Clean Ride by Power the People to Oakland Shore
Keta Price, an East Oakland activist and local planner, finds it difficult to get to the nearest shoreline for a little fresh air and time out on the waterfront. Oakland’s bayshore open spaces lie hidden in corners of the giant shipping and trucking landscape of the port, or between airport runways, military bases, industrial zones and bridge on-ramps. If you don’t have a car to wend your way around the concrete superstructures of eight-lane freeways, rail and BART lines, or other obstacles between the city and the Bay, shoreline parks and public open spaces can seem pretty inaccessible.
“We want to stitch East Oakland neighborhoods to the shore and increase public transit access,” says Price, who just launched a project to do just that called Power the People: Martin Luther King Jr. Shoreline Access Study.
Living and working on resilience projects around the Oakland Coliseum area for years, Price has an intimate knowledge of the landscape and people who live there. Before COVID restrictions suspended service, Price had been impressed with the free Broadway B shuttle, which made a clean, quiet loop with zero emissions to key destinations along Oakland’s main street.
“We want to do the same thing, connect a transit center deep in the neighborhood to parks like Martin Luther King Shoreline with a fare-free clean air bus,” she says. The East Oakland Collective’s Power the People is engaging Black and POC residents in activities aimed at identifying which clean mobility options would best support them in accessing the shoreline, she says.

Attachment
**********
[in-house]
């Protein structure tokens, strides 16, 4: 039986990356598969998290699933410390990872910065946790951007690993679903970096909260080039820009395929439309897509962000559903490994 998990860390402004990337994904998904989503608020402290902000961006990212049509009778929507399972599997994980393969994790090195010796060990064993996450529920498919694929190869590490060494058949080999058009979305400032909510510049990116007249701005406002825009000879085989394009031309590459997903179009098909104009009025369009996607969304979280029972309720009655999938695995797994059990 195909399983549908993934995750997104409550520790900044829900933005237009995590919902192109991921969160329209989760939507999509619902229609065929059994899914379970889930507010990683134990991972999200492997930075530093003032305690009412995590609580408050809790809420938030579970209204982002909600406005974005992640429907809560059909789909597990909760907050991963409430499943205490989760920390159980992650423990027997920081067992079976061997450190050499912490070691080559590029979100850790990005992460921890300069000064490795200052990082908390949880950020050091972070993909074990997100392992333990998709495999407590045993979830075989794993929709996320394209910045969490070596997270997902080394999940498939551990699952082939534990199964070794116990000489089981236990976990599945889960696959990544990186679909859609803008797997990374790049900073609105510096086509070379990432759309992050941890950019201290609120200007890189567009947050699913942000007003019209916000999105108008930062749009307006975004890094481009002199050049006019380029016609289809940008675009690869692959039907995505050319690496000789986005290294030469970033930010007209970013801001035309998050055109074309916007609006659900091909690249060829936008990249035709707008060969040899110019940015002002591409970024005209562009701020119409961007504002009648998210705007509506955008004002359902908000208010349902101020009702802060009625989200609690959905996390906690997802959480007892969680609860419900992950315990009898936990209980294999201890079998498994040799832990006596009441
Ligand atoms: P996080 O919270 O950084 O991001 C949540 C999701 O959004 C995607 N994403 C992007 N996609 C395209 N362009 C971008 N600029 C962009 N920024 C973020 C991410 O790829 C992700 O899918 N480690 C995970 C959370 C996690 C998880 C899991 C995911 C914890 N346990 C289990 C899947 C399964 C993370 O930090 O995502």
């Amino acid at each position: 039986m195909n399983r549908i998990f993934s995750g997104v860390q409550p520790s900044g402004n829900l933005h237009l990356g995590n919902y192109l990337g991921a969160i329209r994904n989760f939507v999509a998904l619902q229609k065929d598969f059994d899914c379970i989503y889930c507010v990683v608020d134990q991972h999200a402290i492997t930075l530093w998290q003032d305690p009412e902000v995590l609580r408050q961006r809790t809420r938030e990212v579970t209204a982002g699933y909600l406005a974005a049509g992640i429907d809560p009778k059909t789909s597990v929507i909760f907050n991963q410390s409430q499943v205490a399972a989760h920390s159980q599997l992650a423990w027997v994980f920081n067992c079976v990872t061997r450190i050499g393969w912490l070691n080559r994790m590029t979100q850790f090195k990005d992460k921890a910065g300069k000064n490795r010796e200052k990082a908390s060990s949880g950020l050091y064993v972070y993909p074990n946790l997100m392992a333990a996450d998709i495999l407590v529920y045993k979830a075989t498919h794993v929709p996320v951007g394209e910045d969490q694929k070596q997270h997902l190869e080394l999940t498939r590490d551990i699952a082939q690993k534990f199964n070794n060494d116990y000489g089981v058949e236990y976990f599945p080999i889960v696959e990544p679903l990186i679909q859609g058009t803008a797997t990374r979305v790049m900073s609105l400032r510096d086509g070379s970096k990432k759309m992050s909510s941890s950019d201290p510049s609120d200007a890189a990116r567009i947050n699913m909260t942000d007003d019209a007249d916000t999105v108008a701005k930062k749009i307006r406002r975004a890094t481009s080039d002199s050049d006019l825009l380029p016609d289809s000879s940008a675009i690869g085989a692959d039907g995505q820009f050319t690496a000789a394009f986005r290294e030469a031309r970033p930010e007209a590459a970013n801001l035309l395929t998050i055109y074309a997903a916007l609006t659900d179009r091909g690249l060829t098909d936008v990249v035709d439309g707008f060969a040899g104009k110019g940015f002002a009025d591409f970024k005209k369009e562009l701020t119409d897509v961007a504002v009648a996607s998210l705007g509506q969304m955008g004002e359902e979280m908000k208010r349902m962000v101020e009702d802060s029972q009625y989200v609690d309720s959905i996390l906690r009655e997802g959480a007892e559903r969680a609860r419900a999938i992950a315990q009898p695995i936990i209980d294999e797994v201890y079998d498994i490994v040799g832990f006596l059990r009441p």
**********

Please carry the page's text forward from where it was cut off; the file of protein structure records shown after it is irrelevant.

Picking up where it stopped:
On Clean Air Day on October 9, for example, a group of people from the community rode bikes from East Oakland to the shoreline; helped pick up trash from the marsh, creek banks and bayshore; and celebrated with food, music, art and other activities (see slideshow below).
One focal point of Power the People is to explore the feasibility of creating a new fare-free zero emissions bus route along 73rd Ave. The study will also explore other clean mobility options such as biking, walking and skating to bring East Oakland residents from 94603, 94605 and 94621 zip codes to the Martin Luther King Jr. Shoreline park. Support for the community-led access study is coming from cap-and-trade funding and the Oakland Department of Transportation.
Price begins to talk fast when she gets going on all her ideas for helping Black and POC residents reclaim and restore shoreline spaces, and “explore culturally relevant recreation on the shore.” She mentions the Bay Trail, Doolittle Drive, resilience and equity hubs, transportation corridors and greenways. “Our neighborhoods need secure access to and from the shoreline in the face of sea level rise, that’s how the transportation infrastructure is tied to climate adaptation,” she says.
Price also points to increased visits to local urban parks and open space during the pandemic. “East Bay Parks recognizes this need, and we have their ear,” says Price, talking about her other endeavors through the East Oakland collective to promote events on the shore that highlight Black culture and educate the community about ecology. “We need to decriminalize Black folks enjoying and holding activities in green spaces,” she says.
Clean Air Day Bike to the Shore Slide Show ~ Photos Lonny Meyer
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